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Jozef Perelberg, R. (2020). Psychoanalysis and social violence: Civilization and Its Discontents revisited. Int. J. Psycho-Anal., 101(6):1248-1263.
   

(2020). International Journal of Psycho-Analysis, 101(6):1248-1263

Psychoanalysis and social violence: Civilization and Its Discontents revisited

Rosine Jozef Perelberg

Introduction

Does psychoanalysis have the conceptual and clinical tools to understand social violence and collective traumatic events? How does social violence impact on the psyche? How can any social violence be worked with in the consulting room? Should one be searching for new concepts to articulate a deeper understanding of social processes?

In his introduction to Janine Puget’s and Yolanda Gampel’s papers in this issue, Jorge Canestri says the following:

There are many good reasons for deciding to publish the translation into English of two psychoanalytic works on “social subjectivity” or “social pain”. The first reason, as is customary for our Journal, is the interest and originality of the papers; secondly, the complexity of a topic that invites reflection; thirdly, and not lastly, their relevance to the present time. This relevance corresponds, unfortunately, to the many examples that trigger social pain today: from wars to dictatorships, from forced migrations to the state of our planet, from inequality to epidemics. (this issue, 1215)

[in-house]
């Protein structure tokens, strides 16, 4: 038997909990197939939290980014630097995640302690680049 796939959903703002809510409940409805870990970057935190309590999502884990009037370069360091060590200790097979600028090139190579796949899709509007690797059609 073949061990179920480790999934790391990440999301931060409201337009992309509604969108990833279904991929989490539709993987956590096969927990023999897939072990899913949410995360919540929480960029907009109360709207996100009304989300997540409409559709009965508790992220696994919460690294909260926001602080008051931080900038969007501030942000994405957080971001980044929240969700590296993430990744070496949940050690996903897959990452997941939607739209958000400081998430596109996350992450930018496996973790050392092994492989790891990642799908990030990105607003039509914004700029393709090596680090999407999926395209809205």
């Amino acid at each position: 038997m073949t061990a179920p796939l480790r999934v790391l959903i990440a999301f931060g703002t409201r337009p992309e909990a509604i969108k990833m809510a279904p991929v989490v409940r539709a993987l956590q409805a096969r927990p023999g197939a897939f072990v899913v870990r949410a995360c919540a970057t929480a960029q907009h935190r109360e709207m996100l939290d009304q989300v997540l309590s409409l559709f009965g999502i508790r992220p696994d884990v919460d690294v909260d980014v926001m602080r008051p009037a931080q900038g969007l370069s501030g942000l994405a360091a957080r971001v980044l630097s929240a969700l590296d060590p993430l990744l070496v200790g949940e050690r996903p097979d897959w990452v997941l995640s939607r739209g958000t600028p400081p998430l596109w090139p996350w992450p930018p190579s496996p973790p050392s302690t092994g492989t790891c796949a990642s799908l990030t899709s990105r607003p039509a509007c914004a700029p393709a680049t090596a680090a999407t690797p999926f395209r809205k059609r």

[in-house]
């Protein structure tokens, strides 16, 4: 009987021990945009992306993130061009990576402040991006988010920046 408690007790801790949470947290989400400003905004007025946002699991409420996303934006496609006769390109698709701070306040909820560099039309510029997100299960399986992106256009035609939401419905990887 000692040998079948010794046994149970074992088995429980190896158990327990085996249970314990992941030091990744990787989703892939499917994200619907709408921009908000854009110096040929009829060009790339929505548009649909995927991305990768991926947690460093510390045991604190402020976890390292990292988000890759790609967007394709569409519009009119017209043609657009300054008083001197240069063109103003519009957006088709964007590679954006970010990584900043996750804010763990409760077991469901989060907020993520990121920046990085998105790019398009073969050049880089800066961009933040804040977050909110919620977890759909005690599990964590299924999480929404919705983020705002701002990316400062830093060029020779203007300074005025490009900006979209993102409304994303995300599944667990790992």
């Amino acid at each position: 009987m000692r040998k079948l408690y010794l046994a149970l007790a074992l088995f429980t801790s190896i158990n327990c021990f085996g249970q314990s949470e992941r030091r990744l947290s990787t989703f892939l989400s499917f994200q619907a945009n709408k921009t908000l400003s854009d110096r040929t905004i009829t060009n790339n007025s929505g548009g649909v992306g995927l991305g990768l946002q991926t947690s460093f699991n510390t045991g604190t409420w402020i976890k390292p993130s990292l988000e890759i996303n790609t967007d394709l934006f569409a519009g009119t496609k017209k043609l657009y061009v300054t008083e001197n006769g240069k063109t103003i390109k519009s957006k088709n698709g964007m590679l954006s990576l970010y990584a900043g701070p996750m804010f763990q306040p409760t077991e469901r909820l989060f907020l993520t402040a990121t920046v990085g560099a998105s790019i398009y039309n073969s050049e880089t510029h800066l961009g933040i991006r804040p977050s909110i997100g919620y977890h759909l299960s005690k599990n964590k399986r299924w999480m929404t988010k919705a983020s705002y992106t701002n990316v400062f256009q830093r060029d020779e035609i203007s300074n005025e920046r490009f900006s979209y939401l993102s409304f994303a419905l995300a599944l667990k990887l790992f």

In both texts, the authors seek an answer to what they both consider to be missing in psychoanalytic theory: how to define the concepts of “social”, “social subjectivity”, “social pain” and “the pain of the social”?

These two celebrated authors have published widely on subjects pertaining to traumatic political events that provoke pain and suffering.

[This is a summary excerpt from the full text of the journal article. The full text of the document is available to journal subscribers on the publisher's website here.]

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